Inside Take-Two’s Risk Factors Amid Pending Zynga Deal

New York-based Take-Two Interactive (TTWO) develops videogames for consoles, smartphones, and other devices. 

For Fiscal Q3 2022 ended December 31, Take-Two reported a 5% year-over-year rise in revenue to $903.3 million. But EPS of $1.24 slipped from $1.57 in the same quarter the previous year.

For its upcoming Q4 earnings, Take-Two expects revenue in the band of $835 million to $885 million and EPS of between $0.46 and $0.56.

In January, Take-Two announced a deal to acquire fellow videogame developer Zynga (ZNGA). It plans to pay for the purchase with cash and stock valued at $12.7 billion.

With this in mind, we used TipRanks to take a look at the newly added risk factors for Take-Two.

Risk Factors

According to the new TipRanks Risk Factors tool, Take-Two’s top risk category is Tech and Innovation, with 17 of the total 46 risks identified for the stock. Finance and Corporate and Ability to Sell are the next two major risk categories, each containing 8 risks. Take-Two has recently added two new risk factors under the Finance and Corporate category.

Take-Two is counting on the Zynga acquisition to unlock about $100 million in annual cost synergies in the first two years. It also expects the transaction to transform it into the world’s largest mobile games publisher, describing mobile games as the fastest-growing segment of its industry. As a result, it sees a more than $500 million boost to its annual bookings opportunities. However, Take-Two warns investors that those expectations may not be achieved.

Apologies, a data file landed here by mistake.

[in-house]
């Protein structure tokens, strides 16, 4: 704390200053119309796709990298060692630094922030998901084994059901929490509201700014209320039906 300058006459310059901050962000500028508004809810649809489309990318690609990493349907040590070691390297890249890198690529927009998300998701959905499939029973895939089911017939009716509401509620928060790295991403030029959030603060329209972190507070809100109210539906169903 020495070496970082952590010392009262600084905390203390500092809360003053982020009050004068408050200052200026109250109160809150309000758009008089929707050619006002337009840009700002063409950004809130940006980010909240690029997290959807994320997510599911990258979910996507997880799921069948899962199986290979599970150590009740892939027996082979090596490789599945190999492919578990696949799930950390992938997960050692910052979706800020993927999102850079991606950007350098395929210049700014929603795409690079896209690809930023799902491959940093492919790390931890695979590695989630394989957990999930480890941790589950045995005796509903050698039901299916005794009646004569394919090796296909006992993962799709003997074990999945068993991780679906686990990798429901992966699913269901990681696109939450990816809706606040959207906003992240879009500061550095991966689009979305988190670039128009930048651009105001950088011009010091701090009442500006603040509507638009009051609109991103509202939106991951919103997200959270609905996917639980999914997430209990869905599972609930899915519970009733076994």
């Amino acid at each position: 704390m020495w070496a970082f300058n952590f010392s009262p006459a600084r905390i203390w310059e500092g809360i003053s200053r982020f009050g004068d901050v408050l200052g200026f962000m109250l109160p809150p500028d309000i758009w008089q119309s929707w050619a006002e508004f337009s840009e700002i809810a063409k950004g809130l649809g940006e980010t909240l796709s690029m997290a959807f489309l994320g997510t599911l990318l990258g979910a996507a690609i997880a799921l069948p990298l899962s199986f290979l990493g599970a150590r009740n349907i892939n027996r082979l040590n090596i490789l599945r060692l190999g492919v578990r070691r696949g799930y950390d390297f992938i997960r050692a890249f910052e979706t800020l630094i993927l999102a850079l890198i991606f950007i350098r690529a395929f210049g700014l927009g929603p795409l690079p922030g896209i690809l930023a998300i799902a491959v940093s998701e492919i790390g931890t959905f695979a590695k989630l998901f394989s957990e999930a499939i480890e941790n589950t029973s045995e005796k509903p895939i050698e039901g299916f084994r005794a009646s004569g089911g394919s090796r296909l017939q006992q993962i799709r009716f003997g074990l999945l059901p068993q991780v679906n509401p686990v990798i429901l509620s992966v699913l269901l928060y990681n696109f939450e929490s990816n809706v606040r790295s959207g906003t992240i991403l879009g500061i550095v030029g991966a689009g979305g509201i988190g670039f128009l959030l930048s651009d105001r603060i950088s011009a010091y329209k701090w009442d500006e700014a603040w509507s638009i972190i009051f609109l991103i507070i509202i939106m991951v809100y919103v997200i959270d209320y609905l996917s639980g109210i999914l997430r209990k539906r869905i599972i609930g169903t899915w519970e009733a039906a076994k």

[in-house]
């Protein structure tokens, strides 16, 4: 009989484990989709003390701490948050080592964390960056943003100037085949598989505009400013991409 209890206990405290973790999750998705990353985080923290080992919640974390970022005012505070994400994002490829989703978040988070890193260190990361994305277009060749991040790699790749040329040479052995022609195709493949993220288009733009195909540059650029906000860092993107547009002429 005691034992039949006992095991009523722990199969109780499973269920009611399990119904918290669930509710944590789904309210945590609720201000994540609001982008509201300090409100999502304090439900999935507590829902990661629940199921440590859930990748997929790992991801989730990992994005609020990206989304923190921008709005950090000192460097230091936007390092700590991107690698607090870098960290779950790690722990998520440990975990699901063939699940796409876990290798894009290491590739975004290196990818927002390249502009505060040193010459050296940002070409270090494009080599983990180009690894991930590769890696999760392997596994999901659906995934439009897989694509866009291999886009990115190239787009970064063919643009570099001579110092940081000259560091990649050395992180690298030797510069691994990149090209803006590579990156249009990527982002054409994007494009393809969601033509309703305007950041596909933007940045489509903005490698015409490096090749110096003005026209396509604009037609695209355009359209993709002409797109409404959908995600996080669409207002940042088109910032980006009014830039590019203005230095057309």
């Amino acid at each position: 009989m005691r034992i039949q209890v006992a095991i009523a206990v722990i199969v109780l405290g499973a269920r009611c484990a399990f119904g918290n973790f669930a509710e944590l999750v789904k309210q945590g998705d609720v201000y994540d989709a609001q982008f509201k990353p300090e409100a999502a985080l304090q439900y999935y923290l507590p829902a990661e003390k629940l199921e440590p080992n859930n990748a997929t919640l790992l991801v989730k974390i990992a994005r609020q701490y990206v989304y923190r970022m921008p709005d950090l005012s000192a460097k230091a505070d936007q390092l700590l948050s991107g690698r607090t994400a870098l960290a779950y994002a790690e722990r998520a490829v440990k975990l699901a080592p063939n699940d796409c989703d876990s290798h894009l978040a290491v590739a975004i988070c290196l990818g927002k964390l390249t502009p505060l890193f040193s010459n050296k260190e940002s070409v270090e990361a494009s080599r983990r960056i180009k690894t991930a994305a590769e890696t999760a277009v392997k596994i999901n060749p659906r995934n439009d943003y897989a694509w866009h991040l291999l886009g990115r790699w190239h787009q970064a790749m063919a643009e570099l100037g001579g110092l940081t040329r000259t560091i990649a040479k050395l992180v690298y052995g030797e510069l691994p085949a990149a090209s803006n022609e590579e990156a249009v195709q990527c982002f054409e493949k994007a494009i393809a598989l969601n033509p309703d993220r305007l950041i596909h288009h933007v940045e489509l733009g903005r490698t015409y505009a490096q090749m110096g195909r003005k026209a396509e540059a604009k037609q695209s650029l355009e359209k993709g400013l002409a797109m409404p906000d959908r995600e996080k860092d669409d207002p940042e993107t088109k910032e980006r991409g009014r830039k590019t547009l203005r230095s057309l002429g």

Take-Two expects to complete the transaction by the end of June 2022. However, it explains that approval by the shareholders of both companies would be required to complete the deal. Additionally, the deal requires regulatory approvals. Take-Two warns that some of the conditions that must be met for the transaction to be completed are outside of the control of the parties involved.

Further, Take-Two cautions that Zynga could change its mind and abandon the merger agreement. Zynga has been allowed until February 24 to shop for an alternative deal, and it could terminate its deal with Take-Two if it finds a better option. However, Zynga would need to pay a $400 million termination fee to Take-Two. Take-Two Interactive could also be liable to pay a $500 million termination fee to Zynga if the deal collapses under certain circumstances.

Take-Two Interactive stock has declined about 3.5% year-to-date.

Analysts’ Take

Benchmark analyst Mike Hickey recently reiterated a Buy rating on Take-Two Interactive stock with a price target of $200, which suggests 16.05% upside potential. The analyst noted that Take-Two Interactive reported solid Q3 results and issued an upbeat Q4 outlook.

Consensus among analysts is a Strong Buy based on 11 Buys and 3 Holds. The average Take-Two price target of $204.07 implies 18.41% upside potential to current levels.

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